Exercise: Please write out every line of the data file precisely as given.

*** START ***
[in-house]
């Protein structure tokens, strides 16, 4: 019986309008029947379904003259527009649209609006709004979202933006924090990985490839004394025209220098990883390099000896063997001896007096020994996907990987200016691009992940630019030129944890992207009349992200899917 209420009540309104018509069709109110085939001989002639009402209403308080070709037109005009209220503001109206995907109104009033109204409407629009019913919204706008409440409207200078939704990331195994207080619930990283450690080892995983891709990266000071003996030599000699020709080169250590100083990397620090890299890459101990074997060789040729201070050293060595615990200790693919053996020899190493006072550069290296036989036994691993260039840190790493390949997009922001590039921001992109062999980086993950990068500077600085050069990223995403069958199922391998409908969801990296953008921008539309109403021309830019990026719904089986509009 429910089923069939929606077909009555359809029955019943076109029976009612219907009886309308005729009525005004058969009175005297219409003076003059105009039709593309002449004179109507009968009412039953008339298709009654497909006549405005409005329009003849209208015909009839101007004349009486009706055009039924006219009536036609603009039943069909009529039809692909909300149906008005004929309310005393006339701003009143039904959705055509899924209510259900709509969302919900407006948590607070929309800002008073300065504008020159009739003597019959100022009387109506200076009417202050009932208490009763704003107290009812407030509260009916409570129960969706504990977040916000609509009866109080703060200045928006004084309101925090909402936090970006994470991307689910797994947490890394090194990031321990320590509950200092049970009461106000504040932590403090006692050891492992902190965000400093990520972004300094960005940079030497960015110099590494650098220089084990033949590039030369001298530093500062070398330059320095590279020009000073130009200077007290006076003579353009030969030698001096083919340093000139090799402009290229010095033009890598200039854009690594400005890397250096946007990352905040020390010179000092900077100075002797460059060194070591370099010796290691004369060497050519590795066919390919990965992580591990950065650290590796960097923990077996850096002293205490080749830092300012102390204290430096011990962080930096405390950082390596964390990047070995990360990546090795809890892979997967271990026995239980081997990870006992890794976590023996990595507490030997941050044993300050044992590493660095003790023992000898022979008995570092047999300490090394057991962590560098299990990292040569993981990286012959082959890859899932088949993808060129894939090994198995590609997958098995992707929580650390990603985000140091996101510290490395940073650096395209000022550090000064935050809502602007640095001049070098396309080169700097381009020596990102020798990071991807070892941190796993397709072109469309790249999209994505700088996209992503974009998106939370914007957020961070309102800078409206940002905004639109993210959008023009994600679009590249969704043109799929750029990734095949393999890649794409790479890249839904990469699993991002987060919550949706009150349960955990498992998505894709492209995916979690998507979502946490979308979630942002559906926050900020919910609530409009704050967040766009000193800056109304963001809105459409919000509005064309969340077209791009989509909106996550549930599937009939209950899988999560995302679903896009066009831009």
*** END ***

[in-house]
């Protein structure tokens, strides 16, 4: 019986309008029947379904003259527009649209609006709004979202933006924090990985490839004394025209220098990883390099000896063997001896007096020994996907990987200016691009992940630019030129944890992207009349992200899917 209420009540309104018509069709109110085939001989002639009402209403308080070709037109005009209220503001109206995907109104009033109204409407629009019913919204706008409440409207200078939704990331195994207080619930990283450690080892995983891709990266000071003996030599000699020709080169250590100083990397620090890299890459101990074997060789040729201070050293060595615990200790693919053996020899190493006072550069290296036989036994691993260039840190790493390949997009922001590039921001992109062999980086993950990068500077600085050069990223995403069958199922391998409908969801990296953008921008539309109403021309830019990026719904089986509009 429910089923069939929606077909009555359809029955019943076109029976009612219907009886309308005729009525005004058969009175005297219409003076003059105009039709593309002449004179109507009968009412039953008339298709009654497909006549405005409005329009003849209208015909009839101007004349009486009706055009039924006219009536036609603009039943069909009529039809692909909300149906008005004929309310005393006339701003009143039904959705055509899924209510259900709509969302919900407006948590607070929309800002008073300065504008020159009739003597019959100022009387109506200076009417202050009932208490009763704003107290009812407030509260009916409570129960969706504990977040916000609509009866109080703060200045928006004084309101925090909402936090970006994470991307689910797994947490890394090194990031321990320590509950200092049970009461106000504040932590403090006692050891492992902190965000400093990520972004300094960005940079030497960015110099590494650098220089084990033949590039030369001298530093500062070398330059320095590279020009000073130009200077007290006076003579353009030969030698001096083919340093000139090799402009290229010095033009890598200039854009690594400005890397250096946007990352905040020390010179000092900077100075002797460059060194070591370099010796290691004369060497050519590795066919390919990965992580591990950065650290590796960097923990077996850096002293205490080749830092300012102390204290430096011990962080930096405390950082390596964390990047070995990360990546090795809890892979997967271990026995239980081997990870006992890794976590023996990595507490030997941050044993300050044992590493660095003790023992000898022979008995570092047999300490090394057991962590560098299990990292040569993981990286012959082959890859899932088949993808060129894939090994198995590609997958098995992707929580650390990603985000140091996101510290490395940073650096395209000022550090000064935050809502602007640095001049070098396309080169700097381009020596990102020798990071991807070892941190796993397709072109469309790249999209994505700088996209992503974009998106939370914007957020961070309102800078409206940002905004639109993210959008023009994600679009590249969704043109799929750029990734095949393999890649794409790479890249839904990469699993991002987060919550949706009150349960955990498992998505894709492209995916979690998507979502946490979308979630942002559906926050900020919910609530409009704050967040766009000193800056109304963001809105459409919000509005064309969340077209791009989509909106996550549930599937009939209950899988999560995302679903896009066009831009």